Concept

Sensualism

Summary
In epistemology, Sensualism is a doctrine whereby sensations and perception are the basic and most important form of true cognition. It may oppose abstract ideas. This ideogenetic question was long ago put forward in Greek philosophy (Stoicism, Epicureanism) and further developed to the full by the British Sensualists (John Locke, David Hume) and the British Associationists (Thomas Brown, David Hartley, Joseph Priestley). In the 19th century it was very much taken up by the Positivists (Auguste Comte, Herbert Spencer, Hippolyte Taine, Émile Littré) See also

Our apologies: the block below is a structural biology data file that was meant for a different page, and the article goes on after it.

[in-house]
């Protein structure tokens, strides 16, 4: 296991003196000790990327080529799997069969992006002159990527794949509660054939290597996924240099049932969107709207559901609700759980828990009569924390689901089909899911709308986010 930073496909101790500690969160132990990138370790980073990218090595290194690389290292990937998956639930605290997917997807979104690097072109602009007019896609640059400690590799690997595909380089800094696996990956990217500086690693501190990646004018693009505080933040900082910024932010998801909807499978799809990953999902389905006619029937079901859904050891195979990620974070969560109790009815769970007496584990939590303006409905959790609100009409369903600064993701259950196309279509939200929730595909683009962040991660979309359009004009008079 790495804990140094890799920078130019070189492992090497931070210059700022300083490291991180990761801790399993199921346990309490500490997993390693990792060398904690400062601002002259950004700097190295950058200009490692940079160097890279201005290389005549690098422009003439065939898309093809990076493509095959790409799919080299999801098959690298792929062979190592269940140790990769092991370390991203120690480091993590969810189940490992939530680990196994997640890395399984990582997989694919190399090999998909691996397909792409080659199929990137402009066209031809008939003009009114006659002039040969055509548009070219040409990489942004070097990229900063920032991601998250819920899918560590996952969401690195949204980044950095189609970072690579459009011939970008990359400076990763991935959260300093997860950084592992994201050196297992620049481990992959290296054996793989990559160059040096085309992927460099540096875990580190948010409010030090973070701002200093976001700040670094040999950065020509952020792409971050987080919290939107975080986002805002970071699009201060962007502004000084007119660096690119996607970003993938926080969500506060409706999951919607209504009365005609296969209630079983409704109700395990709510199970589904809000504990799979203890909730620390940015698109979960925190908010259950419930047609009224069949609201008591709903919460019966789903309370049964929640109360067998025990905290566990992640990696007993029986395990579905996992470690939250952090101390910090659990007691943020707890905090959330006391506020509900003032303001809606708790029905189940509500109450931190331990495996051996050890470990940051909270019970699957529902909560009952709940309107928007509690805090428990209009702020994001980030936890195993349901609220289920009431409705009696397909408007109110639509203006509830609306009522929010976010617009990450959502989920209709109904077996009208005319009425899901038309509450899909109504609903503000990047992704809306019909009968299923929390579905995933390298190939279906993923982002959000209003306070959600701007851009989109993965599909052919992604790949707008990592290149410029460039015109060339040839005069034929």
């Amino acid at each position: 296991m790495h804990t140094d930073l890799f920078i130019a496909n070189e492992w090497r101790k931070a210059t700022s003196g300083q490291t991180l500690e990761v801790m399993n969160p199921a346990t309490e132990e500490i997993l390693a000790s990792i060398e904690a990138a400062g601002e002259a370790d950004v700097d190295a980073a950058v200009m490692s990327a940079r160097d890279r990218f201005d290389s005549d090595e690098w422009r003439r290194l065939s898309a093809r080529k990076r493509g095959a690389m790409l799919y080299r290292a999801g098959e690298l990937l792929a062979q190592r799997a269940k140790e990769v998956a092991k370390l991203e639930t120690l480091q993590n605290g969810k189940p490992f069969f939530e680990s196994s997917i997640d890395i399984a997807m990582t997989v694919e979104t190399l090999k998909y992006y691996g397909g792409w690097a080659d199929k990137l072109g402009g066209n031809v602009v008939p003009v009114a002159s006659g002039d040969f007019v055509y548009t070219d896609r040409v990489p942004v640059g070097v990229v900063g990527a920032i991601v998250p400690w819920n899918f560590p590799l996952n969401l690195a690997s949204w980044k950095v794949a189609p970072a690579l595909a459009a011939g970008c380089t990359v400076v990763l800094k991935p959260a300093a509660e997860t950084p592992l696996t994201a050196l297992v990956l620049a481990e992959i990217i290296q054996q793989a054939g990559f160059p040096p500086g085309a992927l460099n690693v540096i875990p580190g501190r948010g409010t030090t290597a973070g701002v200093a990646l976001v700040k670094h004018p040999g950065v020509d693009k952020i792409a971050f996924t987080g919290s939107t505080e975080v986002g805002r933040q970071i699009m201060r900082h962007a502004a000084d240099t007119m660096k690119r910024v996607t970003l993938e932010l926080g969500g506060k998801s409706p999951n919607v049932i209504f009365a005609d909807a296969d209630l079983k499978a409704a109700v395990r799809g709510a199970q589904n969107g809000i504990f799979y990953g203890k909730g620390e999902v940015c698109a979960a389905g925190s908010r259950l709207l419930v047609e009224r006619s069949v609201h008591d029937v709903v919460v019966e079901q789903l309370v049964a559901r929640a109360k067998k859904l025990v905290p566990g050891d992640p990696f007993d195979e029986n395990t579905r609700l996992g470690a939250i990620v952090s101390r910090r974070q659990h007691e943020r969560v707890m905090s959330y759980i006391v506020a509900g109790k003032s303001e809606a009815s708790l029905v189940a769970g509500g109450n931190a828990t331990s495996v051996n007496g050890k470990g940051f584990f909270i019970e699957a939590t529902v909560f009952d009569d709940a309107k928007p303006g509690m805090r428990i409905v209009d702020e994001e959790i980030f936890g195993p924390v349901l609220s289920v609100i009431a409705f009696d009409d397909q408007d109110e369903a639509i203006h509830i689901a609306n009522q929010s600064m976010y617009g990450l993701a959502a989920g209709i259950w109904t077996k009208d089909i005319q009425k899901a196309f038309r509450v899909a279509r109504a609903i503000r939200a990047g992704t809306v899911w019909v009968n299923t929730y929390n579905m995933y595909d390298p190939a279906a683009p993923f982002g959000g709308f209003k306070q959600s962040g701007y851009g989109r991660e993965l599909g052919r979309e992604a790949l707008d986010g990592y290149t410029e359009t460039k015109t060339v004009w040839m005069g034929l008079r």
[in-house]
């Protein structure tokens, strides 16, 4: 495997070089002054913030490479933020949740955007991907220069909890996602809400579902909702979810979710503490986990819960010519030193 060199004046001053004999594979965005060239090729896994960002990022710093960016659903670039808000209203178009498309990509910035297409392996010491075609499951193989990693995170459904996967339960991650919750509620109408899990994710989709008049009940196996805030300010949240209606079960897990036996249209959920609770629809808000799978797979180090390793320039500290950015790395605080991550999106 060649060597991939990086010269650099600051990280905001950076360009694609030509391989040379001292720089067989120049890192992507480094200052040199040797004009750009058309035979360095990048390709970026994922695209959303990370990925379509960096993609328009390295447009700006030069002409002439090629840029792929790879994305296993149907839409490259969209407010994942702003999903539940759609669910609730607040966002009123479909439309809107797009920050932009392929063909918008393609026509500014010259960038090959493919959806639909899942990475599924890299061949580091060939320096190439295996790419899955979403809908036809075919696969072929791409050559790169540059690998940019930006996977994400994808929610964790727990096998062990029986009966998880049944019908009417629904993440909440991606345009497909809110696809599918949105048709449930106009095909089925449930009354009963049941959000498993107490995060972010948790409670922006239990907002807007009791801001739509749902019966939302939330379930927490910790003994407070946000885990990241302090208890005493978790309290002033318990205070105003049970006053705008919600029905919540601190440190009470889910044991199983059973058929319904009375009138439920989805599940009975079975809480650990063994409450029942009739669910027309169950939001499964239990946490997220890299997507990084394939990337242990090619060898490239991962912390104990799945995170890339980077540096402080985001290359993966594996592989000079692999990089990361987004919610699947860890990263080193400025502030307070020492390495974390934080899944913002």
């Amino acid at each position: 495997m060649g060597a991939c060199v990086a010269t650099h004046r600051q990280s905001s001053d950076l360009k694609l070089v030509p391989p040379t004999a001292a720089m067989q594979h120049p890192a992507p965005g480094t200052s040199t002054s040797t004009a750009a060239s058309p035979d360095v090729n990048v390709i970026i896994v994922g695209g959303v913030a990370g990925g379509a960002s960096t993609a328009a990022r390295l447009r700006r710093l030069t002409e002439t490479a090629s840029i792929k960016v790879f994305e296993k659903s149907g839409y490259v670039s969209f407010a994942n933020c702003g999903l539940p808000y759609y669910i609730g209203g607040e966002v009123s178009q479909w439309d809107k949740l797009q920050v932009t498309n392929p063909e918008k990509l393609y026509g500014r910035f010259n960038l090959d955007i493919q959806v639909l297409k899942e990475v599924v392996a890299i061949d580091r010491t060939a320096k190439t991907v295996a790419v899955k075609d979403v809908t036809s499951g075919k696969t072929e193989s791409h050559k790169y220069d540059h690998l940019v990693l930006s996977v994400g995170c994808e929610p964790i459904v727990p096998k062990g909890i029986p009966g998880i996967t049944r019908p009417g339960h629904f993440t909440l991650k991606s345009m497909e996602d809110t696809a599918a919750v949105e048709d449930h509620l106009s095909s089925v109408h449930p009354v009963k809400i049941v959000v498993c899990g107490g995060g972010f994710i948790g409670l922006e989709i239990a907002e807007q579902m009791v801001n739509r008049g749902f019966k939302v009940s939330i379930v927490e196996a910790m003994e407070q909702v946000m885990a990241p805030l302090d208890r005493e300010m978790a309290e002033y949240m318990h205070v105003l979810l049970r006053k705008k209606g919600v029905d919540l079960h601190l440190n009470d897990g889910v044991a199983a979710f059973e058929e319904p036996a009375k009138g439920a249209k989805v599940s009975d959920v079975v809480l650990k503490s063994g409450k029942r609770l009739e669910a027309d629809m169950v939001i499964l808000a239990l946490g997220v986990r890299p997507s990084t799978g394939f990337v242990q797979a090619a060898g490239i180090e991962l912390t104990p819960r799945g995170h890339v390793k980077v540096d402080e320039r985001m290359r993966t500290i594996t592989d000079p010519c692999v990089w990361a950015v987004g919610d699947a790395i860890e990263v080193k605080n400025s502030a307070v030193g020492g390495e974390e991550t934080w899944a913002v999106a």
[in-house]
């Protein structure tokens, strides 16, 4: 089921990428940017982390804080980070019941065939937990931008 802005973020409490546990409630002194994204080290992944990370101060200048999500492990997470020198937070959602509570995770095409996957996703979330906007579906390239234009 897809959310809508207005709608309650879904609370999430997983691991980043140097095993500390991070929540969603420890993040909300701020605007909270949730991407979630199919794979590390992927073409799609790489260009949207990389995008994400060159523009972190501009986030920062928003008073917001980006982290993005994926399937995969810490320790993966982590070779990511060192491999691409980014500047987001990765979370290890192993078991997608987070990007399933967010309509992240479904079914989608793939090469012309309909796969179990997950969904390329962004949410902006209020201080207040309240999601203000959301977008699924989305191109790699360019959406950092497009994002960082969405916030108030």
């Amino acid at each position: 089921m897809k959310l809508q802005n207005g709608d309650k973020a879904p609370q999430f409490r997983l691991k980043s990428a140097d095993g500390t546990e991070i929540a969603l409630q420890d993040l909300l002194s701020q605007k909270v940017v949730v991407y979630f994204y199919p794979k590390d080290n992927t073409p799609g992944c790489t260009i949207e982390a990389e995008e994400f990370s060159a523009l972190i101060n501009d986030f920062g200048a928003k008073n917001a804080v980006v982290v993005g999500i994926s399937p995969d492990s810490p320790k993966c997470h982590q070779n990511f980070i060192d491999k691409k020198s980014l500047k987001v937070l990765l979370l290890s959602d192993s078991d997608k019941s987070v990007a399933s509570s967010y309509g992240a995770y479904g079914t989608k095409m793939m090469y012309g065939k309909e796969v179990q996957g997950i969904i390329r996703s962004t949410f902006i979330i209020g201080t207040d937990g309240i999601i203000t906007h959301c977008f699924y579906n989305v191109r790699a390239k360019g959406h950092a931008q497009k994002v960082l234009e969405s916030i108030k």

• Empiricism
  • Positivism
  • Solipsism
About this result
This page is automatically generated and may contain information that is not correct, complete, up-to-date, or relevant to your search query. The same applies to every other page on this website. Please make sure to verify the information with EPFL's official sources.
Related publications

Loading

Related people

Loading

Related units

Loading

Related concepts

Loading

Related courses

Loading

Related lectures

Loading